I copied the press release so that ya'll could see the updates:

January 8, 2009
Release #09-086

CPSC Recall Hotline: (800) 638-2772
CPSC Media Contact: (301) 504-7908

CPSC Clarifies Requirements of New Children’s Product Safety Laws Taking Effect in February
Guidance Intended for Resellers of Children’s Products, Thrift and Consignment Stores

WASHINGTON, D.C. - In February 2009, new requirements of the Consumer Product Safety Improvement Act (CPSIA) take effect. Manufacturers, importers and retailers are expected to comply with the new Congressionally-mandated laws. Beginning February 10, 2009, children’s products cannot be sold if they contain more than 600 parts per million (ppm) total lead. Certain children’s products manufactured on or after February 10, 2009 cannot be sold if they contain more than 0.1% of certain specific phthalates or if they fail to meet new mandatory standards for toys.

Under the new law, children’s products with more than 600 ppm total lead cannot lawfully be sold in the United States on or after February 10, 2009, even if they were manufactured before that date. The total lead limit drops to 300 ppm on August 14, 2009.

The new law requires that domestic manufacturers and importers certify that children’s products made after February 10 meet all the new safety standards and the lead ban. Sellers of used children’s products, such as thrift stores and consignment stores, are not required to certify that those products meet the new lead limits, phthalates standard or new toy standards.

The new safety law does not require resellers to test children’s products in inventory for compliance with the lead limit before they are sold. However, resellers cannot sell children’s products that exceed the lead limit and therefore should avoid products that are likely to have lead content, unless they have testing or other information to indicate the products being sold have less than the new limit. Those resellers that do sell products in violation of the new limits could face civil and/or criminal penalties.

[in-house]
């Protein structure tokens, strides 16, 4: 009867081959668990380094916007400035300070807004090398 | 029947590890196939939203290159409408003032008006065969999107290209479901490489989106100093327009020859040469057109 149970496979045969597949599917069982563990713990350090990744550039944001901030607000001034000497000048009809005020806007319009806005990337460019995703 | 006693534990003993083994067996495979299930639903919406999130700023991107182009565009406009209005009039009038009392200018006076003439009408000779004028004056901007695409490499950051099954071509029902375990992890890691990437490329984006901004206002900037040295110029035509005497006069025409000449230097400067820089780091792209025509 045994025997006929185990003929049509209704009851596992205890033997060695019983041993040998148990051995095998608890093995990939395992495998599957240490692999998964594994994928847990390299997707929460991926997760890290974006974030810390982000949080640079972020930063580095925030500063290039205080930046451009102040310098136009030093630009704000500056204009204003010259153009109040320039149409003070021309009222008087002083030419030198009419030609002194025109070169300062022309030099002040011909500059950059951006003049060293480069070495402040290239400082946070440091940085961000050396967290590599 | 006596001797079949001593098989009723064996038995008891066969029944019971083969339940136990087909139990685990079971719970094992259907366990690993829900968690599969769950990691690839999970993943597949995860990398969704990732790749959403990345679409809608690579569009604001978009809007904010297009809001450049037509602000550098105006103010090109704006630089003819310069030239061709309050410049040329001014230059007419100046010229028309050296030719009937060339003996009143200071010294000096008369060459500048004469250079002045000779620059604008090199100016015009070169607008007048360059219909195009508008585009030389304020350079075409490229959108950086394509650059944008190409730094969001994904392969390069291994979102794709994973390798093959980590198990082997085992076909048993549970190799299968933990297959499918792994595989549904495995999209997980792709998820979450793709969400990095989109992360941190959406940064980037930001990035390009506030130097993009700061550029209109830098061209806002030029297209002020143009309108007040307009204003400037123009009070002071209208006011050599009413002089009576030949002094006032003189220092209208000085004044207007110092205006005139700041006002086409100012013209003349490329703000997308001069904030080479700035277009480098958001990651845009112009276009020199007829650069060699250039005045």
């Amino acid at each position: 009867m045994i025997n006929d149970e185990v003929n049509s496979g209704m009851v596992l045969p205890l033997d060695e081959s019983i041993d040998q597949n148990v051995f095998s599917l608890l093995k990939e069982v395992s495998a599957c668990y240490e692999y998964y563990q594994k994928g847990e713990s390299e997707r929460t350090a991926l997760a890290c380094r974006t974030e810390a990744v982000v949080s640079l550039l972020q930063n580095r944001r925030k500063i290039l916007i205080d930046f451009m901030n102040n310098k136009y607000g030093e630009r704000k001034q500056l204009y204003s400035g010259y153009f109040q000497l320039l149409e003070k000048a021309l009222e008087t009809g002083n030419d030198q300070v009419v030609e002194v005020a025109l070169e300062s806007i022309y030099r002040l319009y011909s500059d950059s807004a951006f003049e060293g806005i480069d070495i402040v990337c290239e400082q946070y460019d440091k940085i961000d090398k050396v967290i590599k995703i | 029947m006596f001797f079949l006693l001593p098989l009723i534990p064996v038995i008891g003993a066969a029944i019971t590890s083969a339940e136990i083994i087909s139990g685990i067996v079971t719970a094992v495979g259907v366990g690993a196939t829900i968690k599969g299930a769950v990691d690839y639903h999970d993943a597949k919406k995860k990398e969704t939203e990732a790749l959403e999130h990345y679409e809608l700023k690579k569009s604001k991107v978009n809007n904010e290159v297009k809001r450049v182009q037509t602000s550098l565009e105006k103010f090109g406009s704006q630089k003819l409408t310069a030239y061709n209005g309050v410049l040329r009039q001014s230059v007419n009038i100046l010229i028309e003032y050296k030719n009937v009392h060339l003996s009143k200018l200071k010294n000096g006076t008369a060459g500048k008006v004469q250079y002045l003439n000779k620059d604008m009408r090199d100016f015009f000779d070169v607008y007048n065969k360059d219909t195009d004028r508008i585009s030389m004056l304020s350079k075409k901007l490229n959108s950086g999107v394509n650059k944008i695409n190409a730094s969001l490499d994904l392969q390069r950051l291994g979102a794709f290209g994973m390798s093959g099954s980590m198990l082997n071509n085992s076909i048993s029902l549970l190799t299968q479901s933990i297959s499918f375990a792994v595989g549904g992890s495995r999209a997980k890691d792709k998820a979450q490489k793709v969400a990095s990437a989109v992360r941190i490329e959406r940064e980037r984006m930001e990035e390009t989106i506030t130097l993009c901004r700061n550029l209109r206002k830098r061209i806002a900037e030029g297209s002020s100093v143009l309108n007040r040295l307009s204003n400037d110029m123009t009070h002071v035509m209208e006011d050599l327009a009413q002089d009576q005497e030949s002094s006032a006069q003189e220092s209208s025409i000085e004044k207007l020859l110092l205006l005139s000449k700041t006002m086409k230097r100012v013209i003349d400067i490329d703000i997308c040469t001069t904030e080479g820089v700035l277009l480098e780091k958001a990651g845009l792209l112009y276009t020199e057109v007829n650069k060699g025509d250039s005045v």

When the CPSIA was signed into law on August 14, 2008, it became unlawful to sell recalled products. All resellers should check the CPSC Web site ( for information on recalled products before taking into inventory or selling a product. The selling of recalled products also could carry civil and/or criminal penalties.

While CPSC expects every company to comply fully with the new laws resellers should pay special attention to certain product categories. Among these are recalled children’s products, particularly cribs and play yards; children’s products that may contain lead, such as children’s jewelry and painted wooden or metal toys; flimsily made toys that are easily breakable into small parts; toys that lack the required age warnings; and dolls and stuffed toys that have buttons, eyes, noses or other small parts that are not securely fastened and could present a choking hazard for young children.

The agency has underway a number of rulemaking proposals intended to provide guidance on the new lead limit requirements. Please visit the CPSC website at for more information.


Send the link for this page to a friend! The U.S. Consumer Product Safety Commission is charged with protecting the public from unreasonable risks of serious injury or death from thousands of types of consumer products under the agency's jurisdiction. The CPSC is committed to protecting consumers and families from products that pose a fire, electrical, chemical, or mechanical hazard. The CPSC's work to ensure the safety of consumer products - such as toys, cribs, power tools, cigarette lighters, and household chemicals - contributed significantly to the decline in the rate of deaths and injuries associated with consumer products over the past 30 years.